Thank you, Dodgers

Sometime in the summer – I’m not going to try to figure out the exact date, because it doesn’t matter exactly when – my despair for the Dodgers reached a new and perilous level.

It wasn’t anything new about ownership – those misgivings were long-established and steady. It wasn’t a sudden realization that they wouldn’t make the playoffs – without giving up hope entirely, I had settled in with that belief since May.

It was the fear that the remaining 50-or-whatever-it-was games would be just punishing, that the bright spots would be too few and far between, that watching the Dodgers would become tiresome and writing about them an absolute chore.

There would always be something to write about, but that was part of the problem. I wouldn’t be able to hibernate, to pull a summertime Groundhog Day and declare six more weeks of winter in August. I’d have to pay attention to a team from which I might want to take a long vacation.

Instead, just about the opposite occurred.

While the specter of McCourt, a lost season and an uncertain future still hang over the team, the final weeks of the Dodger season have been nothing short of fun.

We have been treated to …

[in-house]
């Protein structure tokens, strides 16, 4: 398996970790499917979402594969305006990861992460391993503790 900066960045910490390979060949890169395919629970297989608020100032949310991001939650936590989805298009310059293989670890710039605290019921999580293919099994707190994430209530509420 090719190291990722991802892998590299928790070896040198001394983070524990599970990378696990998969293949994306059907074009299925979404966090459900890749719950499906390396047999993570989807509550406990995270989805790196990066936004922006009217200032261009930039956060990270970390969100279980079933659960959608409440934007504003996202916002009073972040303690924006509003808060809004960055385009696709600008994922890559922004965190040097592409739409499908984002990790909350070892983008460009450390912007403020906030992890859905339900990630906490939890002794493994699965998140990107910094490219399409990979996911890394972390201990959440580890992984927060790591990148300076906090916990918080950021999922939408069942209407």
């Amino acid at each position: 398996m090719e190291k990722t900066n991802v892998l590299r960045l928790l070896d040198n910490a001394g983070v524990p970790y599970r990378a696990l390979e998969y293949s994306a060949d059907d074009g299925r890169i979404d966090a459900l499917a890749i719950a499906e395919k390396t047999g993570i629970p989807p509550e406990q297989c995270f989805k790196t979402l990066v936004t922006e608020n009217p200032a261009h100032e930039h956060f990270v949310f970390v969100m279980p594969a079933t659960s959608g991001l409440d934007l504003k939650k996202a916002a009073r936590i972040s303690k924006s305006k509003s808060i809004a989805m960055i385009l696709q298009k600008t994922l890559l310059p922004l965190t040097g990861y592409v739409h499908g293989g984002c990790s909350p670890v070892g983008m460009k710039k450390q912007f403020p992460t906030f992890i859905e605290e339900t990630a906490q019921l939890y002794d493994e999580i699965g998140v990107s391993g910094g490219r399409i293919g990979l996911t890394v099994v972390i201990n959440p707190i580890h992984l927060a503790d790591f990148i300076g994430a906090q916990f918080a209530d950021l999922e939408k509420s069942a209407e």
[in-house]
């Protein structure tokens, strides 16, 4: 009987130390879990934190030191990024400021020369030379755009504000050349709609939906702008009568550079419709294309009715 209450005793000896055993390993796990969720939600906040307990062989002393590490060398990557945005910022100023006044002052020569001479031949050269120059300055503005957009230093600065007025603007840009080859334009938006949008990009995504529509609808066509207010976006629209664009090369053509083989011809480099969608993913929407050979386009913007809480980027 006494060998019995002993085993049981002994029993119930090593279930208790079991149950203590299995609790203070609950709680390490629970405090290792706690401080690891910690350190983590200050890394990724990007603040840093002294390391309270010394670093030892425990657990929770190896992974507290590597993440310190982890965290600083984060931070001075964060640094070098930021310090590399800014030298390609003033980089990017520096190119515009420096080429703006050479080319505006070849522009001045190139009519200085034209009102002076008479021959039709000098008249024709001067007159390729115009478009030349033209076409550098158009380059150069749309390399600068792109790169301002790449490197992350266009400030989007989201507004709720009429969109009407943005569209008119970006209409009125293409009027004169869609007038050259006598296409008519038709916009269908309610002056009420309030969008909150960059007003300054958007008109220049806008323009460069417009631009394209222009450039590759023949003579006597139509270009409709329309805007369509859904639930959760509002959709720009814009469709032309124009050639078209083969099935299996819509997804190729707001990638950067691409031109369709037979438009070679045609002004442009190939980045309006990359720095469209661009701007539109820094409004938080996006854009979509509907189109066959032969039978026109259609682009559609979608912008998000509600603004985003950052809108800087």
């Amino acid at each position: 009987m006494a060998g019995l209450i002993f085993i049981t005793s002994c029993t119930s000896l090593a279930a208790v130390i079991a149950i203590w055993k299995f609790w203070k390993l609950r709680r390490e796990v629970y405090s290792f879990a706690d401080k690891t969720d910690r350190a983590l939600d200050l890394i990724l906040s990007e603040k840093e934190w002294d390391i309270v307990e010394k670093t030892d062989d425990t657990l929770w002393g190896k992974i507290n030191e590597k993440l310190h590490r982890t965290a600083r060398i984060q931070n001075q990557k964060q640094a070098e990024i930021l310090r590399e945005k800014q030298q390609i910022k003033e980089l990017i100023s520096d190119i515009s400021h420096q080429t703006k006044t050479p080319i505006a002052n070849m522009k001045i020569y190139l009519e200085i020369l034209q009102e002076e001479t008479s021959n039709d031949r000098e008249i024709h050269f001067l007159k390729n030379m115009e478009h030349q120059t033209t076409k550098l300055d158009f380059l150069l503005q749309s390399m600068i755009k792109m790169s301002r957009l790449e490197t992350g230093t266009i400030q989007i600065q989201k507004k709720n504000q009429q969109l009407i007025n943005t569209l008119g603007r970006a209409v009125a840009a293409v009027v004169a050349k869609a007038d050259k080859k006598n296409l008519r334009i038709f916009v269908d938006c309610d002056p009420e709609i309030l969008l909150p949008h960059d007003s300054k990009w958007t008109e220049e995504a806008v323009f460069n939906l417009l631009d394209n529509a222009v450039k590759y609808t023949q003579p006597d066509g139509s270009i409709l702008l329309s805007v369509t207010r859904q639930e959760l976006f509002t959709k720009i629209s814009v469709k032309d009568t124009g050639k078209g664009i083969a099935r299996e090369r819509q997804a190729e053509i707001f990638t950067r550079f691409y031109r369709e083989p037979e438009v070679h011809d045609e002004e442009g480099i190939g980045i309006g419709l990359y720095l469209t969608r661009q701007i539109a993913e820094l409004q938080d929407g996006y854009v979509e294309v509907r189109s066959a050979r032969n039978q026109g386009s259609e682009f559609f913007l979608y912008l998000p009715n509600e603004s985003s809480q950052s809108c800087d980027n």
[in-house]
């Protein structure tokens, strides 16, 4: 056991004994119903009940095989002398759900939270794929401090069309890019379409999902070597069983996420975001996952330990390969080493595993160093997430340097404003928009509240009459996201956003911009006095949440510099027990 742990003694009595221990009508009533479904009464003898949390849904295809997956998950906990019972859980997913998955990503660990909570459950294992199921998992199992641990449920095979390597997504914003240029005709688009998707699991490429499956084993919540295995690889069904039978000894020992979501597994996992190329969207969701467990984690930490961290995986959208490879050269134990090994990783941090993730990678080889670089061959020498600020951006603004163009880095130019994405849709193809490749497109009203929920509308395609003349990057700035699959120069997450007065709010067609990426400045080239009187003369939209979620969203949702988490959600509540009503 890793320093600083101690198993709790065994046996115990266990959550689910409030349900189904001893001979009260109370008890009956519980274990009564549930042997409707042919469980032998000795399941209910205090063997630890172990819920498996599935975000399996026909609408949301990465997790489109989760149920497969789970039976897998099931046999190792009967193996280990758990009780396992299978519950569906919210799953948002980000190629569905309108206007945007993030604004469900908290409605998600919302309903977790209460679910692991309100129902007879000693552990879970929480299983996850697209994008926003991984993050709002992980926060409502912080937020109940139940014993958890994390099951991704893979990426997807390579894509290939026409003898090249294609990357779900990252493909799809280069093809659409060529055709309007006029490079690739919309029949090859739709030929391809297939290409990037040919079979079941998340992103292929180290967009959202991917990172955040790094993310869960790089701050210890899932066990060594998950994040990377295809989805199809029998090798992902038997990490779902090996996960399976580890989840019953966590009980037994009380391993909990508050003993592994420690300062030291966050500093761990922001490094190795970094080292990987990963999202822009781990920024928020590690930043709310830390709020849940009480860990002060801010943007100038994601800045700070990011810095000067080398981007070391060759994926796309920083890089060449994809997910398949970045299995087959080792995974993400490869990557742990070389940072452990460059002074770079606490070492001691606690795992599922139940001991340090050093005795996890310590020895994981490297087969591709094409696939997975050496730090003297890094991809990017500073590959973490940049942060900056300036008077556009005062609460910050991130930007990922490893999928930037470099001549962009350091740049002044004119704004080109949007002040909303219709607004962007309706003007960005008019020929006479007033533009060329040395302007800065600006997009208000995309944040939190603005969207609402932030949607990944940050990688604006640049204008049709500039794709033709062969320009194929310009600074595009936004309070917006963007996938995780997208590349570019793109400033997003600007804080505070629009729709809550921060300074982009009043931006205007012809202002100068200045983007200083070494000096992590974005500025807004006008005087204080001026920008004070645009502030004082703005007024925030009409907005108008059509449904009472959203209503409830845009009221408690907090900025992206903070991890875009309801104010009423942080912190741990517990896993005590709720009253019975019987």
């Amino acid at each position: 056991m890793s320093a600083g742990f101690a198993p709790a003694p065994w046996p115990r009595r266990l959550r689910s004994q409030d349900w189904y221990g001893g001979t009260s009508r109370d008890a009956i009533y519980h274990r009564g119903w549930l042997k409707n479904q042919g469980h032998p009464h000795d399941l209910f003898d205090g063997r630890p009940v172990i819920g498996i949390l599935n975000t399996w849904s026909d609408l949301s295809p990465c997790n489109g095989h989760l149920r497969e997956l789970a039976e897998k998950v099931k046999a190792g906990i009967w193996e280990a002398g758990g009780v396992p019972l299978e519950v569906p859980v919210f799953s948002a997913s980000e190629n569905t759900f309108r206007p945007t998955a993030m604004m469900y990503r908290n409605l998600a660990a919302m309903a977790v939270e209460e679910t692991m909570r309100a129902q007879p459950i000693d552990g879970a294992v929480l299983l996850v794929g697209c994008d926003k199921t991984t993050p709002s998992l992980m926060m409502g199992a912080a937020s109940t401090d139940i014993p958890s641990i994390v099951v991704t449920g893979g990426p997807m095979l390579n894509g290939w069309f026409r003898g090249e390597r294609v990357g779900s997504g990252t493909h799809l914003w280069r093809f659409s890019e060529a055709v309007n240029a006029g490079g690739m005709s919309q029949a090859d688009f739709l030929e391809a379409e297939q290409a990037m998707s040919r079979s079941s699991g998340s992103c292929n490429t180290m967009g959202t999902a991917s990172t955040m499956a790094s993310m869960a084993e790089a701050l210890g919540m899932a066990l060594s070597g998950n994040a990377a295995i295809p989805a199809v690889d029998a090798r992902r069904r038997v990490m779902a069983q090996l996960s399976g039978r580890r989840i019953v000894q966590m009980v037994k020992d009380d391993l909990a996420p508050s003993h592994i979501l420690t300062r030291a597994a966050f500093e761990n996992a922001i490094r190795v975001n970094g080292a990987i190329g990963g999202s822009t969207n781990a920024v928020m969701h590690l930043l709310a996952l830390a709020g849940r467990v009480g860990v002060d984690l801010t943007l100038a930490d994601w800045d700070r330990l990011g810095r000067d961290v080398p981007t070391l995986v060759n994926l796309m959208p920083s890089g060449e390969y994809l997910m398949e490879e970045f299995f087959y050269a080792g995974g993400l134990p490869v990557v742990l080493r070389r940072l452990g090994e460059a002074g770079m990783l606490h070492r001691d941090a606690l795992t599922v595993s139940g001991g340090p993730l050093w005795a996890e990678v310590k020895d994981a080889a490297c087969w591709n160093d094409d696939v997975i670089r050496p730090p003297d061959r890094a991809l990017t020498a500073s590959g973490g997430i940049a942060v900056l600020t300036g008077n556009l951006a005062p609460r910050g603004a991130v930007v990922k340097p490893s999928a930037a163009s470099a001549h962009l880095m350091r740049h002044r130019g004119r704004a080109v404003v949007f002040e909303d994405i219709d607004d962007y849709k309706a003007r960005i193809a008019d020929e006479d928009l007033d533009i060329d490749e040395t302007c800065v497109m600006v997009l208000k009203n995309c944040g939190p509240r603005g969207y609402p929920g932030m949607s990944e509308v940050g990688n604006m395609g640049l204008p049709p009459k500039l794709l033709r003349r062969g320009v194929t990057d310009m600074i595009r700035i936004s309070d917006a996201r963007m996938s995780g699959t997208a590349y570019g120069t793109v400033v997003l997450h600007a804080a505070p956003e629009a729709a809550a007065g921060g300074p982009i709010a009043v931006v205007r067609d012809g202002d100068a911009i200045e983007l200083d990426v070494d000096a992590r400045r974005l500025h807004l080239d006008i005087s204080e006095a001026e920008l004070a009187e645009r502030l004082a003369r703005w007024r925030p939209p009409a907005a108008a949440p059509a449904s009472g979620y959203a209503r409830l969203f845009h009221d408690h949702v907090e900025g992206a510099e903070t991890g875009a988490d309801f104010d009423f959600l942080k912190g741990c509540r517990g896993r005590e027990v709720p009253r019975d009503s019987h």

• the climactic finishes to brilliant seasons by Clayton Kershaw and Matt Kemp.
  • the Dee Gordon Experience.
  • the “Kenley Jansen Now You See the Ball, Now You Don’t” show.
  • the classy and brassy pitching of Hiroki Kuroda.
  • the resurgence of James Loney.
  • the surgence of Jerry Sands.
  • the relief of a semi-productive, beggars-can’t-be-choosers cleanup hitter in Juan Rivera.
  • the ahead-of-schedule brightness of “U-less” Nathan Eovaldi.
  • the productive determination of A.J. Ellis.
  • the steady reliability of Javy Guerra.
  • the quiet blossoming of Scott Elbert and Josh Lindblom.
  • the brief moments in sunlight of Dana Eveland.
  • the persistence of Hong-Chih Kuo.
  • and last, and yes, least – but not insincerely – the mystery and intrigue of Eugenio Velez.

That’s a lot to be thankful for — with more that I’m leaving out — when I’m not sure I could reasonably have expected very much at all.

Most of all, we have been treated to winners in sheepish clothing. We have gotten the salve for some deep wounds.

There are some long-term problems that need to be solved, but those would have been there anyway. In the meantime, I’ve gotten more pleasure than pain from the final weeks of the 2011 Dodger season. And I am grateful.

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